Drinking three cups of coffee a day could help clear out your arteries, according to a new study.
The scientists from the University of Sao Paulo found that people who drank more coffee each day had less ‘calcified’ arteries – meaning fewer calcium deposits on the aortic valve in their hearts.
‘In our research, we found that habitual consumption of more than three cups a day of coffee decreased odds of coronary calcification’, the study author, Andreia Miranda, said.
Having more than three cups a day was found to most effective – although, the researchers warn, much more than that might be unhealthy.
However, they are not sure what in coffee boosts heart health – it may be caffeine or any of the previously established antioxidant properties of the popular drink.
What did they do?
To conduct their study, which was published Journal of the American Heart Association, they took dietary information and Coronary Artery Calcium (CAC) readings from more than 4,400 study participants.
Almost all drank caffeinated coffee: around 56 percent said that they drank coffee at least twice a day, while around 12 percent said they did so more than three times a day.
Furthermore, around 10 percent had very high CAC readings, which indicates the level of calcium deposits in their arteries.
The researchers found that higher CAC scores related inversely with the amount of coffee participants had had, meaning those who drank larger amounts of coffee had a lower CAC reading.
And those who drank more than three cups a day tended to have the best scores.
That’s not to say drinking more and more coffee would continue to reduce coronary calcification.
‘We have not tested the limit of cups of coffee for which there was a protection,’ Ms Miranda said.
‘Other studies have already shown that excessive consumption of this beverage may not bring health benefits.’
They also don’t know yet what it is in coffee that could be having this effect.
‘Coffee is a complex mixture of minerals and various components,’ she said.
Previous research from the same team found that coffee shows some possible benefits in reducing the risk factors of heart disease. For example, keeping blood pressure and homocysteine (an amino acid from red meats) at healthy levels.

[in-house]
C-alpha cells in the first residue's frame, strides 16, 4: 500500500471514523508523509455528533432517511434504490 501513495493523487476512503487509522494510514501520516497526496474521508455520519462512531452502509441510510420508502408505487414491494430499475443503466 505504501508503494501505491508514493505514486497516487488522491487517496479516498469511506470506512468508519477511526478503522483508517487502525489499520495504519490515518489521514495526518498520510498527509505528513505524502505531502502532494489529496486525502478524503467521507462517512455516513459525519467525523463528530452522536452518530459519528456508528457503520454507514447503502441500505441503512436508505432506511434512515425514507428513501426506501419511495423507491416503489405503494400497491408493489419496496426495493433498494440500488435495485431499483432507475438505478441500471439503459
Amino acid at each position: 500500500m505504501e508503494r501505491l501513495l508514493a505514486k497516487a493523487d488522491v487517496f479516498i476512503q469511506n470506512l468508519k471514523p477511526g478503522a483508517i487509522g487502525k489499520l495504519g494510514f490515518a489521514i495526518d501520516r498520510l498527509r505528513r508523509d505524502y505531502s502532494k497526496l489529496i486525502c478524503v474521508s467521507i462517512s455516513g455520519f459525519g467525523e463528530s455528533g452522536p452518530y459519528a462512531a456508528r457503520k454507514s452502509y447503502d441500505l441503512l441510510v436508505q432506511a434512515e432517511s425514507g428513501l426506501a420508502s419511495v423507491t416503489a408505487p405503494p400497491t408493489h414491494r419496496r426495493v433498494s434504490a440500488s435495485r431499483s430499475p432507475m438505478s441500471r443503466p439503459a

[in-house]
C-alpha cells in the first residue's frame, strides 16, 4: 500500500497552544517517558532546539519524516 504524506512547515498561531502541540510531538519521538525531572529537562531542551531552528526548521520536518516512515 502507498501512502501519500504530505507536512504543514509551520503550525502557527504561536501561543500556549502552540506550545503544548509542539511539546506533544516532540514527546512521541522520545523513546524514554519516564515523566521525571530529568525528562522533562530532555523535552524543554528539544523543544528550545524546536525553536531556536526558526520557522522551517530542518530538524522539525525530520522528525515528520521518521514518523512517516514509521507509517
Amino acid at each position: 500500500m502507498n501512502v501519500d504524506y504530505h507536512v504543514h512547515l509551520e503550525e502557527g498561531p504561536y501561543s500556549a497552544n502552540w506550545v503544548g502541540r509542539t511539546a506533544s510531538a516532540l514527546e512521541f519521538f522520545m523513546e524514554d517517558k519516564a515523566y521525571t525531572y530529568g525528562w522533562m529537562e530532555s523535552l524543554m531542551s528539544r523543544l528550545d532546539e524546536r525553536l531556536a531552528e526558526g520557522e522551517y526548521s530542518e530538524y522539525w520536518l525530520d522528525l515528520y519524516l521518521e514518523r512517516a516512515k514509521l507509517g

What else is coffee good for?
Scientists believe the antioxidant plant compounds in coffee may be responsible for some of the benefits.
For example, decaffeinated coffee has a similar impact on the standard version suggesting the caffeine is not responsible for health benefits.
A research team, which included experts from the University of Edinburgh, reviewed all the available evidence on coffee consumption, combining the findings of 201 published studies.
‘Roasted coffee is a complex mixture of over 1,000 bioactive compounds, some with potentially therapeutic antioxidant, anti-inflammatory, antifibrotic, or anticancer effects,’ they said.
They found it had a major impact on heart problems, cutting the risk of developing cardiovascular disease by 15 percent and slashing the chance of a cardiovascular death by 19 percent.
It also cuts the risk of liver cancer by 34 percent and bowel cancer by 17 percent – but actually seems to increase the risk of leukaemia, lymphoma and lung cancer.
Coffee drinkers have a 36 percent lower chance of developing Parkinson’s disease and a 27 percent lower risk of Alzheimer’s, they found.
More cups does not bring extra benefits
The researchers found people who drank more than three cups a day did not tend to see any additional benefits, and other studies have shown people who drink much more than this start to do themselves harm.
The European Food Safety Agency advises that people drink no more than four cups a day.
It says those who drink more than this each day run the risk anxiety, sleeplessness, heart rhythm disturbances or heart failure.
In an editorial also published in the BMJ, Eliseo Guallar of the Johns Hopkins Bloomberg School of Public Health said people should not start drinking coffee for health reasons.
While overall it may be beneficial, some people may be at higher risk of adverse effects, he said, and there is ‘substantial uncertainty’ about the effects of higher levels of intake.
Coffee is often drunk sugar and milk or cream, he said, which ‘may independently contribute to adverse health outcomes’.
Coffee is one of the world’s most commonly consumed drinks, with an estimated 2.25billion cups drank around the world each day.
Its use is thought to date back to 11th-century Ethiopia, where legend says a goat herder noticed his animals became energetic after eating the berries from a coffee tree.
Until recently people were warned against drinking more than a few cups of coffee a day, for fear that it might cause cancer.
But last year the World Health Organisation withdrew its previous warnings on the link between coffee and bladder cancer – and instead said that the drink could, in fact, help protect against certain cancers such as womb cancer and liver cancer.
Pregnant women are advised by the NHS to drink no more than two cups a day.
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